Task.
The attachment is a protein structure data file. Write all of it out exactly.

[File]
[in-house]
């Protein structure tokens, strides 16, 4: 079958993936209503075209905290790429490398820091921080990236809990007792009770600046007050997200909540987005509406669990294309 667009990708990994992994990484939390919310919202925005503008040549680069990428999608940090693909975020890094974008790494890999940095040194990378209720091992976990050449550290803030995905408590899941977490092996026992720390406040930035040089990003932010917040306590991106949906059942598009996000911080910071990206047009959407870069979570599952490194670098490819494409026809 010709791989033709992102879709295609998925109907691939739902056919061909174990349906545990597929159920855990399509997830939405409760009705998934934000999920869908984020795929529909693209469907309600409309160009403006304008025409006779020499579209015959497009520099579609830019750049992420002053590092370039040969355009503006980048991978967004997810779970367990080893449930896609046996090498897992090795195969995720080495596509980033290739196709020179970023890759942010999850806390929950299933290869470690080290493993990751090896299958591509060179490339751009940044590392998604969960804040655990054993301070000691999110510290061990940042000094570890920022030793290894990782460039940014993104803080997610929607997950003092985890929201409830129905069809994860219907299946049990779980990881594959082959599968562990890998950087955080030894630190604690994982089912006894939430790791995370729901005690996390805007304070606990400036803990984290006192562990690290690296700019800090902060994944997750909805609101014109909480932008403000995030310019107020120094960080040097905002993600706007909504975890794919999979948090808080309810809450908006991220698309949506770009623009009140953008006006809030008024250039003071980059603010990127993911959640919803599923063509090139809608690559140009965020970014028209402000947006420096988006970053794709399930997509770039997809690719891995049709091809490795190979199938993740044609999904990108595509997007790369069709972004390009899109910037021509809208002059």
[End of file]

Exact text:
[in-house]
């Protein structure tokens, strides 16, 4: 079958993936209503075209905290790429490398820091921080990236809990007792009770600046007050997200909540987005509406669990294309 667009990708990994992994990484939390919310919202925005503008040549680069990428999608940090693909975020890094974008790494890999940095040194990378209720091992976990050449550290803030995905408590899941977490092996026992720390406040930035040089990003932010917040306590991106949906059942598009996000911080910071990206047009959407870069979570599952490194670098490819494409026809 010709791989033709992102879709295609998925109907691939739902056919061909174990349906545990597929159920855990399509997830939405409760009705998934934000999920869908984020795929529909693209469907309600409309160009403006304008025409006779020499579209015959497009520099579609830019750049992420002053590092370039040969355009503006980048991978967004997810779970367990080893449930896609046996090498897992090795195969995720080495596509980033290739196709020179970023890759942010999850806390929950299933290869470690080290493993990751090896299958591509060179490339751009940044590392998604969960804040655990054993301070000691999110510290061990940042000094570890920022030793290894990782460039940014993104803080997610929607997950003092985890929201409830129905069809994860219907299946049990779980990881594959082959599968562990890998950087955080030894630190604690994982089912006894939430790791995370729901005690996390805007304070606990400036803990984290006192562990690290690296700019800090902060994944997750909805609101014109909480932008403000995030310019107020120094960080040097905002993600706007909504975890794919999979948090808080309810809450908006991220698309949506770009623009009140953008006006809030008024250039003071980059603010990127993911959640919803599923063509090139809608690559140009965020970014028209402000947006420096988006970053794709399930997509770039997809690719891995049709091809490795190979199938993740044609999904990108595509997007790369069709972004390009899109910037021509809208002059």